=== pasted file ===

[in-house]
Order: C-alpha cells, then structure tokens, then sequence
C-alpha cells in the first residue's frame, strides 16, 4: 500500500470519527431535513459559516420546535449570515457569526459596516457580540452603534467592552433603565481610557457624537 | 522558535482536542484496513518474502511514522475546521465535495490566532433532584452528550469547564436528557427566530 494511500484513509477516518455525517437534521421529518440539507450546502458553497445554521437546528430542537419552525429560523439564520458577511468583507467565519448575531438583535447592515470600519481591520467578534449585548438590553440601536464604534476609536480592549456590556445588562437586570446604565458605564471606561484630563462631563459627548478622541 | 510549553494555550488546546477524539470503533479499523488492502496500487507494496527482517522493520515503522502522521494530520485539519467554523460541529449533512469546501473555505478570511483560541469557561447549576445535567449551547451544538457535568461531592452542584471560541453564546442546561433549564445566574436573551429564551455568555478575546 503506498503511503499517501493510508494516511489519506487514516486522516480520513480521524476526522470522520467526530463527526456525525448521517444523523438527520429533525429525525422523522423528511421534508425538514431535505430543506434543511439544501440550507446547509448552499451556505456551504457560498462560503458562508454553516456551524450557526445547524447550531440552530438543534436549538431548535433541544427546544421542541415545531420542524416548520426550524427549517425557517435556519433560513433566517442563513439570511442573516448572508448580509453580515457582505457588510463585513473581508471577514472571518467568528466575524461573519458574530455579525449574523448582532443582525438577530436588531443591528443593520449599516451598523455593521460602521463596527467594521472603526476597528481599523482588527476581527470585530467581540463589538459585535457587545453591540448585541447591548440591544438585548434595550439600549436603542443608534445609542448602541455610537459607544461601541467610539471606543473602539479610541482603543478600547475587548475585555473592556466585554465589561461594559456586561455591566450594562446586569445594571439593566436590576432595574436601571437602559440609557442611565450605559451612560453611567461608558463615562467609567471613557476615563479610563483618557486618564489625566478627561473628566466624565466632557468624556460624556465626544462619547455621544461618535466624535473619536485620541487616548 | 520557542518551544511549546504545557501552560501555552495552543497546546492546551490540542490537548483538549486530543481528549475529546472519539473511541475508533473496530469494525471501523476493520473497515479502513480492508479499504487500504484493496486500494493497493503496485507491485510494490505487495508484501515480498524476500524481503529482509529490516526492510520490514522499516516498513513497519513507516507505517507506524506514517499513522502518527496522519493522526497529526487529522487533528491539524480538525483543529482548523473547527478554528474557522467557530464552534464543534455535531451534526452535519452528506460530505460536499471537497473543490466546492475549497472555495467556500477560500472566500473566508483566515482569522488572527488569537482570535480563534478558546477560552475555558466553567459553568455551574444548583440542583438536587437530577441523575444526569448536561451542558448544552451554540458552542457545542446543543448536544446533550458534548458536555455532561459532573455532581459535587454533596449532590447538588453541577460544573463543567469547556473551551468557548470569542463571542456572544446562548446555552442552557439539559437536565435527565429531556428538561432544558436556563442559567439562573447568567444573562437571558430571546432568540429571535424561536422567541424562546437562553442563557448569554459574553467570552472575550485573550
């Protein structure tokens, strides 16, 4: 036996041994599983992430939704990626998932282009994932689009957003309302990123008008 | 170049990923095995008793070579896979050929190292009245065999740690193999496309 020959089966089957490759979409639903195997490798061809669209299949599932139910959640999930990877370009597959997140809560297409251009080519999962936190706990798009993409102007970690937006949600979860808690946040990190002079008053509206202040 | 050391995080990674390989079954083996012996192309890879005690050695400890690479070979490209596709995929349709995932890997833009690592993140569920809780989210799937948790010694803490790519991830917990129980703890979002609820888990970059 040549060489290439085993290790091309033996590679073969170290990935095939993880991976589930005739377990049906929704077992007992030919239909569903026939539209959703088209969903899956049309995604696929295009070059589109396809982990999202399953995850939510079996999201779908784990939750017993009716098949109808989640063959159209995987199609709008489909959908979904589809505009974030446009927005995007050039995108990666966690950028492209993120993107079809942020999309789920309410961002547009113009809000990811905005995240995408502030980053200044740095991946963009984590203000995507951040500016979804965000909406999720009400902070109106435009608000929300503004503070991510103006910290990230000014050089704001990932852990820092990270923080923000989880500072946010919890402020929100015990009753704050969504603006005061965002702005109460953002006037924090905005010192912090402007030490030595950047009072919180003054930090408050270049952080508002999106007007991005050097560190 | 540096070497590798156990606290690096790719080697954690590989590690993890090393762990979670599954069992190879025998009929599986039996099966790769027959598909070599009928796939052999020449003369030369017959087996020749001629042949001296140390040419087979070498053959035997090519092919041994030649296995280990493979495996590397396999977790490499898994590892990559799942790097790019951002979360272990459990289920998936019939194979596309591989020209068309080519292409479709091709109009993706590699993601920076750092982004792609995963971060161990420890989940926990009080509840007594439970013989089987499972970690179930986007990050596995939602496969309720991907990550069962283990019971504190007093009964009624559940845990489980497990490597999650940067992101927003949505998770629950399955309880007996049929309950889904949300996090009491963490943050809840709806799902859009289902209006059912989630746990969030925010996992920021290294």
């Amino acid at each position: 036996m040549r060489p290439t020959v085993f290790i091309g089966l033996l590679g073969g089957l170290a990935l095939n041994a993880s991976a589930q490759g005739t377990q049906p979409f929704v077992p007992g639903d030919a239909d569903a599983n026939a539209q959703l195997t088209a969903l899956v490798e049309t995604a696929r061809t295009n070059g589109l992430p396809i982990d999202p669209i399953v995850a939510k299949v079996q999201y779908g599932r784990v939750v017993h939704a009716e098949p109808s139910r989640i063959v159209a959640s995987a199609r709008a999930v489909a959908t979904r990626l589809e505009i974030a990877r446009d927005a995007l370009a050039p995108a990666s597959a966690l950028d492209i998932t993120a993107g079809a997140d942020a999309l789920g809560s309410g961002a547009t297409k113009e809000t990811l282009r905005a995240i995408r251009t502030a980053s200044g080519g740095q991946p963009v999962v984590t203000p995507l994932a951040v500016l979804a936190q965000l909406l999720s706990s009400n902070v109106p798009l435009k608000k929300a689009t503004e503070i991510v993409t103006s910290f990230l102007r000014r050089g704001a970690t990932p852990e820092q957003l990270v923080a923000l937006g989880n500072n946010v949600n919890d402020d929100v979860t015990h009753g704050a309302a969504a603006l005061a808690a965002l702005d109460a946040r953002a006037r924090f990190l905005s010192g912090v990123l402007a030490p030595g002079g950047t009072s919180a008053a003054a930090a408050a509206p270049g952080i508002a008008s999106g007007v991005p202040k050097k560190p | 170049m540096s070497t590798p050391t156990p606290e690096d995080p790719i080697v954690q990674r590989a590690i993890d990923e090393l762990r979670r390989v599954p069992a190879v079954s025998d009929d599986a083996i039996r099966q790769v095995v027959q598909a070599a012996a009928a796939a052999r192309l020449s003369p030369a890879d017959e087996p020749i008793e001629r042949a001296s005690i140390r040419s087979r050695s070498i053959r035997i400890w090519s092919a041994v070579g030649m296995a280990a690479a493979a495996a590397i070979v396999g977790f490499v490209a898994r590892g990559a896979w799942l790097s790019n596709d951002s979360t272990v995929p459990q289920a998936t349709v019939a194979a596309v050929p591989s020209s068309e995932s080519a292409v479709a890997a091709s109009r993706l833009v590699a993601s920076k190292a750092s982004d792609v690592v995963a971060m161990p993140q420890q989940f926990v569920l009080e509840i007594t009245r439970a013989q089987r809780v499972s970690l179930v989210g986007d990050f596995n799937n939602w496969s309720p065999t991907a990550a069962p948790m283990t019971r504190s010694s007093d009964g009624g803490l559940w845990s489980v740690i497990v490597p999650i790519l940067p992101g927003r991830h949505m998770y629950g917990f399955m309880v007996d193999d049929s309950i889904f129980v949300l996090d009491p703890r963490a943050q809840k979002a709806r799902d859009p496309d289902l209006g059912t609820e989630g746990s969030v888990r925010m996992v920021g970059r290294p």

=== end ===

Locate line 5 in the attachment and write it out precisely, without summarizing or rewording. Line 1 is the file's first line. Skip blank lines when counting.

């Amino acid at each position: 036996m040549r060489p290439t020959v085993f290790i091309g089966l033996l590679g073969g089957l170290a990935l095939n041994a993880s991976a589930q490759g005739t377990q049906p979409f929704v077992p007992g639903d030919a239909d569903a599983n026939a539209q959703l195997t088209a969903l899956v490798e049309t995604a696929r061809t295009n070059g589109l992430p396809i982990d999202p669209i399953v995850a939510k299949v079996q999201y779908g599932r784990v939750v017993h939704a009716e098949p109808s139910r989640i063959v159209a959640s995987a199609r709008a999930v489909a959908t979904r990626l589809e505009i974030a990877r446009d927005a995007l370009a050039p995108a990666s597959a966690l950028d492209i998932t993120a993107g079809a997140d942020a999309l789920g809560s309410g961002a547009t297409k113009e809000t990811l282009r905005a995240i995408r251009t502030a980053s200044g080519g740095q991946p963009v999962v984590t203000p995507l994932a951040v500016l979804a936190q965000l909406l999720s706990s009400n902070v109106p798009l435009k608000k929300a689009t503004e503070i991510v993409t103006s910290f990230l102007r000014r050089g704001a970690t990932p852990e820092q957003l990270v923080a923000l937006g989880n500072n946010v949600n919890d402020d929100v979860t015990h009753g704050a309302a969504a603006l005061a808690a965002l702005d109460a946040r953002a006037r924090f990190l905005s010192g912090v990123l402007a030490p030595g002079g950047t009072s919180a008053a003054a930090a408050a509206p270049g952080i508002a008008s999106g007007v991005p202040k050097k560190p | 170049m540096s070497t590798p050391t156990p606290e690096d995080p790719i080697v954690q990674r590989a590690i993890d990923e090393l762990r979670r390989v599954p069992a190879v079954s025998d009929d599986a083996i039996r099966q790769v095995v027959q598909a070599a012996a009928a796939a052999r192309l020449s003369p030369a890879d017959e087996p020749i008793e001629r042949a001296s005690i140390r040419s087979r050695s070498i053959r035997i400890w090519s092919a041994v070579g030649m296995a280990a690479a493979a495996a590397i070979v396999g977790f490499v490209a898994r590892g990559a896979w799942l790097s790019n596709d951002s979360t272990v995929p459990q289920a998936t349709v019939a194979a596309v050929p591989s020209s068309e995932s080519a292409v479709a890997a091709s109009r993706l833009v590699a993601s920076k190292a750092s982004d792609v690592v995963a971060m161990p993140q420890q989940f926990v569920l009080e509840i007594t009245r439970a013989q089987r809780v499972s970690l179930v989210g986007d990050f596995n799937n939602w496969s309720p065999t991907a990550a069962p948790m283990t019971r504190s010694s007093d009964g009624g803490l559940w845990s489980v740690i497990v490597p999650i790519l940067p992101g927003r991830h949505m998770y629950g917990f399955m309880v007996d193999d049929s309950i889904f129980v949300l996090d009491p703890r963490a943050q809840k979002a709806r799902d859009p496309d289902l209006g059912t609820e989630g746990s969030v888990r925010m996992v920021g970059r290294p």